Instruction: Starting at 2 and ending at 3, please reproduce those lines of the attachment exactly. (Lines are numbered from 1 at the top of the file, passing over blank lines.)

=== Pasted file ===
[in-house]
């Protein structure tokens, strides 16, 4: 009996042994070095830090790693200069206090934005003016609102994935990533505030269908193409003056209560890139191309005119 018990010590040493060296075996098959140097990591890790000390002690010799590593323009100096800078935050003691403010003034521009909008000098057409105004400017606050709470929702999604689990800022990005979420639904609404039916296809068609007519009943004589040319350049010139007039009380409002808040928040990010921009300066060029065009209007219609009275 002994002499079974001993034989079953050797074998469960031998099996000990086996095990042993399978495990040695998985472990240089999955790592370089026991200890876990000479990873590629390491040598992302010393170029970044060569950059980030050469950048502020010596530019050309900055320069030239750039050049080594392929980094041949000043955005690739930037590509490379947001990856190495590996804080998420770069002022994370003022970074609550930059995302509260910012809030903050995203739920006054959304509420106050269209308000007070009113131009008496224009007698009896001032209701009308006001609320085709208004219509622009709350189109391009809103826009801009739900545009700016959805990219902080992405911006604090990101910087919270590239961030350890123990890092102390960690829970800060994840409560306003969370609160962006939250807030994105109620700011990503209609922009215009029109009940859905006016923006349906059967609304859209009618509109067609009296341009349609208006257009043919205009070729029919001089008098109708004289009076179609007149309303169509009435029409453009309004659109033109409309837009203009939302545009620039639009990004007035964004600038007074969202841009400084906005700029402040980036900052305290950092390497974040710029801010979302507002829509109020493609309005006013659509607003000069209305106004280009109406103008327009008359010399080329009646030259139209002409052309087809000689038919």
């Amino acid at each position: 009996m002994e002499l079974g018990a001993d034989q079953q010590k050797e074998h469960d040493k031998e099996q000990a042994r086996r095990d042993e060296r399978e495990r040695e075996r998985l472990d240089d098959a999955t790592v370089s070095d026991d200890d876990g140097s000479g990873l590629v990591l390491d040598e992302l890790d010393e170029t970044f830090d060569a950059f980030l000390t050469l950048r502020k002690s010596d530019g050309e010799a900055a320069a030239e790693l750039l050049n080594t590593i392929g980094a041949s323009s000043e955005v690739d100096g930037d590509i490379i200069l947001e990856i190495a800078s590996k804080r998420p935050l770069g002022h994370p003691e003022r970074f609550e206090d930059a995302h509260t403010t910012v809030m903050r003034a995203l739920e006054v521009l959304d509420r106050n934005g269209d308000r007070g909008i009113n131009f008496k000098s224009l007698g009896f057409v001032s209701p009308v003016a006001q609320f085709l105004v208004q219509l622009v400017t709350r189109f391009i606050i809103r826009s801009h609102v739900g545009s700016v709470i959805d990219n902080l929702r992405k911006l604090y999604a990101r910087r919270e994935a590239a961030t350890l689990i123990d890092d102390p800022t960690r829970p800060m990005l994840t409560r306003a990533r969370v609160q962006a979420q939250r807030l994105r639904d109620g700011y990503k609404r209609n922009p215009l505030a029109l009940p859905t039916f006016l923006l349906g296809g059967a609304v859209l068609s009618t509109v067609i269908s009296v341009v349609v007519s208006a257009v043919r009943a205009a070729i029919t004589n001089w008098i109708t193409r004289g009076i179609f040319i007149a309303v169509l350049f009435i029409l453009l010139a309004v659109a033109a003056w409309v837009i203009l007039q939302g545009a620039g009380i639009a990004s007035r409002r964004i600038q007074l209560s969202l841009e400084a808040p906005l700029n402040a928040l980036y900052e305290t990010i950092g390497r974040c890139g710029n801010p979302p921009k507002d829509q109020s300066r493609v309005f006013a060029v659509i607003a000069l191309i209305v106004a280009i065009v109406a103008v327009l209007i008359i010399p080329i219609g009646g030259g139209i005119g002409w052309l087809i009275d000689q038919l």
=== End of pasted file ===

């Protein structure tokens, strides 16, 4: 009996042994070095830090790693200069206090934005003016609102994935990533505030269908193409003056209560890139191309005119 018990010590040493060296075996098959140097990591890790000390002690010799590593323009100096800078935050003691403010003034521009909008000098057409105004400017606050709470929702999604689990800022990005979420639904609404039916296809068609007519009943004589040319350049010139007039009380409002808040928040990010921009300066060029065009209007219609009275 002994002499079974001993034989079953050797074998469960031998099996000990086996095990042993399978495990040695998985472990240089999955790592370089026991200890876990000479990873590629390491040598992302010393170029970044060569950059980030050469950048502020010596530019050309900055320069030239750039050049080594392929980094041949000043955005690739930037590509490379947001990856190495590996804080998420770069002022994370003022970074609550930059995302509260910012809030903050995203739920006054959304509420106050269209308000007070009113131009008496224009007698009896001032209701009308006001609320085709208004219509622009709350189109391009809103826009801009739900545009700016959805990219902080992405911006604090990101910087919270590239961030350890123990890092102390960690829970800060994840409560306003969370609160962006939250807030994105109620700011990503209609922009215009029109009940859905006016923006349906059967609304859209009618509109067609009296341009349609208006257009043919205009070729029919001089008098109708004289009076179609007149309303169509009435029409453009309004659109033109409309837009203009939302545009620039639009990004007035964004600038007074969202841009400084906005700029402040980036900052305290950092390497974040710029801010979302507002829509109020493609309005006013659509607003000069209305106004280009109406103008327009008359010399080329009646030259139209002409052309087809000689038919």
């Amino acid at each position: 009996m002994e002499l079974g018990a001993d034989q079953q010590k050797e074998h469960d040493k031998e099996q000990a042994r086996r095990d042993e060296r399978e495990r040695e075996r998985l472990d240089d098959a999955t790592v370089s070095d026991d200890d876990g140097s000479g990873l590629v990591l390491d040598e992302l890790d010393e170029t970044f830090d060569a950059f980030l000390t050469l950048r502020k002690s010596d530019g050309e010799a900055a320069a030239e790693l750039l050049n080594t590593i392929g980094a041949s323009s000043e955005v690739d100096g930037d590509i490379i200069l947001e990856i190495a800078s590996k804080r998420p935050l770069g002022h994370p003691e003022r970074f609550e206090d930059a995302h509260t403010t910012v809030m903050r003034a995203l739920e006054v521009l959304d509420r106050n934005g269209d308000r007070g909008i009113n131009f008496k000098s224009l007698g009896f057409v001032s209701p009308v003016a006001q609320f085709l105004v208004q219509l622009v400017t709350r189109f391009i606050i809103r826009s801009h609102v739900g545009s700016v709470i959805d990219n902080l929702r992405k911006l604090y999604a990101r910087r919270e994935a590239a961030t350890l689990i123990d890092d102390p800022t960690r829970p800060m990005l994840t409560r306003a990533r969370v609160q962006a979420q939250r807030l994105r639904d109620g700011y990503k609404r209609n922009p215009l505030a029109l009940p859905t039916f006016l923006l349906g296809g059967a609304v859209l068609s009618t509109v067609i269908s009296v341009v349609v007519s208006a257009v043919r009943a205009a070729i029919t004589n001089w008098i109708t193409r004289g009076i179609f040319i007149a309303v169509l350049f009435i029409l453009l010139a309004v659109a033109a003056w409309v837009i203009l007039q939302g545009a620039g009380i639009a990004s007035r409002r964004i600038q007074l209560s969202l841009e400084a808040p906005l700029n402040a928040l980036y900052e305290t990010i950092g390497r974040c890139g710029n801010p979302p921009k507002d829509q109020s300066r493609v309005f006013a060029v659509i607003a000069l191309i209305v106004a280009i065009v109406a103008v327009l209007i008359i010399p080329i219609g009646g030259g139209i005119g002409w052309l087809i009275d000689q038919l």